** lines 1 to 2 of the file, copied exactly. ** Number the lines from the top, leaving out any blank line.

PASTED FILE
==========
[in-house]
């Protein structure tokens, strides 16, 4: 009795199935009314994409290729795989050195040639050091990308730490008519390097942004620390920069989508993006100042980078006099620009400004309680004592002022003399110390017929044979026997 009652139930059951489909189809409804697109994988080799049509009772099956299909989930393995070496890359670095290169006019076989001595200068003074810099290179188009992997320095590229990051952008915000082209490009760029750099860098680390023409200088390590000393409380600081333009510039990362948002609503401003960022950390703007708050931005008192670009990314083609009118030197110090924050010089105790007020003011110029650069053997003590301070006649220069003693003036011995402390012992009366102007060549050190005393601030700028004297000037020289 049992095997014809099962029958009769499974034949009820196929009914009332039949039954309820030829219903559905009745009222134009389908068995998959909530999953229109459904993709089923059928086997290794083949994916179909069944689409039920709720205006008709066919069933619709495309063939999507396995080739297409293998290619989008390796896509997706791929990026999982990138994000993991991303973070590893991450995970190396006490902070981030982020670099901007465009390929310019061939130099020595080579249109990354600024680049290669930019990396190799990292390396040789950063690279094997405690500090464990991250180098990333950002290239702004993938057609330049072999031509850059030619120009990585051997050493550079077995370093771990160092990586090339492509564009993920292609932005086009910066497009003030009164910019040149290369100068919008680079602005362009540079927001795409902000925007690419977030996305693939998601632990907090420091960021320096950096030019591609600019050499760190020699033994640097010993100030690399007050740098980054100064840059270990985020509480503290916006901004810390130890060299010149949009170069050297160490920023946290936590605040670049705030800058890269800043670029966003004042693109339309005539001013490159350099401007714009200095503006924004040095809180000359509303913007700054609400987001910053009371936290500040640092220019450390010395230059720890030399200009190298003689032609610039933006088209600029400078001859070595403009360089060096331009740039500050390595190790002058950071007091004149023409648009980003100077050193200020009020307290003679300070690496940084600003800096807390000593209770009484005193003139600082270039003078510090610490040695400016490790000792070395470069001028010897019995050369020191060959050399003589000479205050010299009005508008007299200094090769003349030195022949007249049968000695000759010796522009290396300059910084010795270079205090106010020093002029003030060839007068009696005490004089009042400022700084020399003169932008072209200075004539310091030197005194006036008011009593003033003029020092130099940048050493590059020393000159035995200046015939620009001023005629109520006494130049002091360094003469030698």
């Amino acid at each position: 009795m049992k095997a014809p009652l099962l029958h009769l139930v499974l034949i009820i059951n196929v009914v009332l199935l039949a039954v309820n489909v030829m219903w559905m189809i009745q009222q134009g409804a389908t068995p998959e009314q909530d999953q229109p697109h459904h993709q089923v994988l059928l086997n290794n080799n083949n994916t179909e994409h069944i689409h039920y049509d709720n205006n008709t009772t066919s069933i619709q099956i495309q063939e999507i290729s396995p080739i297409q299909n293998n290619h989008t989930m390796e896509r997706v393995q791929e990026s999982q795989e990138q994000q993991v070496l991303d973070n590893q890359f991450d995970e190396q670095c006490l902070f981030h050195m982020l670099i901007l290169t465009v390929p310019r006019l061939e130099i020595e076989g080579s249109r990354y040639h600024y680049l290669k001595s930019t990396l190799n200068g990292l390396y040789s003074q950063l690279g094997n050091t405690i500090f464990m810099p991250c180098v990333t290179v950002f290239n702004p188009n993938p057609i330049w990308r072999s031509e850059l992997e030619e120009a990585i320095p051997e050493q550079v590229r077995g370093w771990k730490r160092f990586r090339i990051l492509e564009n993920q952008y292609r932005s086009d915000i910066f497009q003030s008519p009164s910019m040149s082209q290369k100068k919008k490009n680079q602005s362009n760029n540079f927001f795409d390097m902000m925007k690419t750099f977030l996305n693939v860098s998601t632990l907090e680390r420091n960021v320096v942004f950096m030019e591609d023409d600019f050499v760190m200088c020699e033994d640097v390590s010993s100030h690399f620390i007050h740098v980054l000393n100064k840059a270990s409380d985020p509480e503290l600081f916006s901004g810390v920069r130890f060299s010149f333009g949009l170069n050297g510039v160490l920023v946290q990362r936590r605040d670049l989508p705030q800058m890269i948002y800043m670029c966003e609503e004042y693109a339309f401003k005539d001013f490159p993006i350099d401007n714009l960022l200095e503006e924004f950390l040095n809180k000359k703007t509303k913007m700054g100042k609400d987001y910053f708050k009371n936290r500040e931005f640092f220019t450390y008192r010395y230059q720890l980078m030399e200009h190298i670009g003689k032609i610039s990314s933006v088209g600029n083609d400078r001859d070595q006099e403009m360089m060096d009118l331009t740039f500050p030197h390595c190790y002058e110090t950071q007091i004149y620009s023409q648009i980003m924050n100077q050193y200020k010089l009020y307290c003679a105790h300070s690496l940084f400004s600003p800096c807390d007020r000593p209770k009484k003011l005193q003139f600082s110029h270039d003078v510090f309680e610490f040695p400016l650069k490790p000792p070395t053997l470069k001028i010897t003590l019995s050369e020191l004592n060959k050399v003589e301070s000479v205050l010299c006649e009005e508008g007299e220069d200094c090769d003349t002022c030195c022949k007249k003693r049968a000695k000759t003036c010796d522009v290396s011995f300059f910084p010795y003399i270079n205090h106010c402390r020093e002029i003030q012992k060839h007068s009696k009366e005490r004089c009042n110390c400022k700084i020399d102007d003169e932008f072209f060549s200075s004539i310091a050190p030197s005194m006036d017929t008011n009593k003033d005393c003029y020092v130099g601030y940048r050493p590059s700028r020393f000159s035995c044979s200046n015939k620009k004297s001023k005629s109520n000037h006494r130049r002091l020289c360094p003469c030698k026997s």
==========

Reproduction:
[in-house]
């Protein structure tokens, strides 16, 4: 009795199935009314994409290729795989050195040639050091990308730490008519390097942004620390920069989508993006100042980078006099620009400004309680004592002022003399110390017929044979026997 009652139930059951489909189809409804697109994988080799049509009772099956299909989930393995070496890359670095290169006019076989001595200068003074810099290179188009992997320095590229990051952008915000082209490009760029750099860098680390023409200088390590000393409380600081333009510039990362948002609503401003960022950390703007708050931005008192670009990314083609009118030197110090924050010089105790007020003011110029650069053997003590301070006649220069003693003036011995402390012992009366102007060549050190005393601030700028004297000037020289 049992095997014809099962029958009769499974034949009820196929009914009332039949039954309820030829219903559905009745009222134009389908068995998959909530999953229109459904993709089923059928086997290794083949994916179909069944689409039920709720205006008709066919069933619709495309063939999507396995080739297409293998290619989008390796896509997706791929990026999982990138994000993991991303973070590893991450995970190396006490902070981030982020670099901007465009390929310019061939130099020595080579249109990354600024680049290669930019990396190799990292390396040789950063690279094997405690500090464990991250180098990333950002290239702004993938057609330049072999031509850059030619120009990585051997050493550079077995370093771990160092990586090339492509564009993920292609932005086009910066497009003030009164910019040149290369100068919008680079602005362009540079927001795409902000925007690419977030996305693939998601632990907090420091960021320096950096030019591609600019050499760190020699033994640097010993100030690399007050740098980054100064840059270990985020509480503290916006901004810390130890060299010149949009170069050297160490920023946290936590605040670049705030800058890269800043670029966003004042693109339309005539001013490159350099401007714009200095503006924004040095809180000359509303913007700054609400987001910053009371936290500040640092220019450390010395230059720890030399200009190298003689032609610039933006088209600029400078001859070595403009360089060096331009740039500050390595190790002058950071007091004149023409648009980003100077050193200020009020307290003679300070690496940084600003800096807390000593209770009484005193003139600082270039003078510090610490040695400016490790000792070395470069001028010897019995050369020191060959050399003589000479205050010299009005508008007299200094090769003349030195022949007249049968000695000759010796522009290396300059910084010795270079205090106010020093002029003030060839007068009696005490004089009042400022700084020399003169932008072209200075004539310091030197005194006036008011009593003033003029020092130099940048050493590059020393000159035995200046015939620009001023005629109520006494130049002091360094003469030698």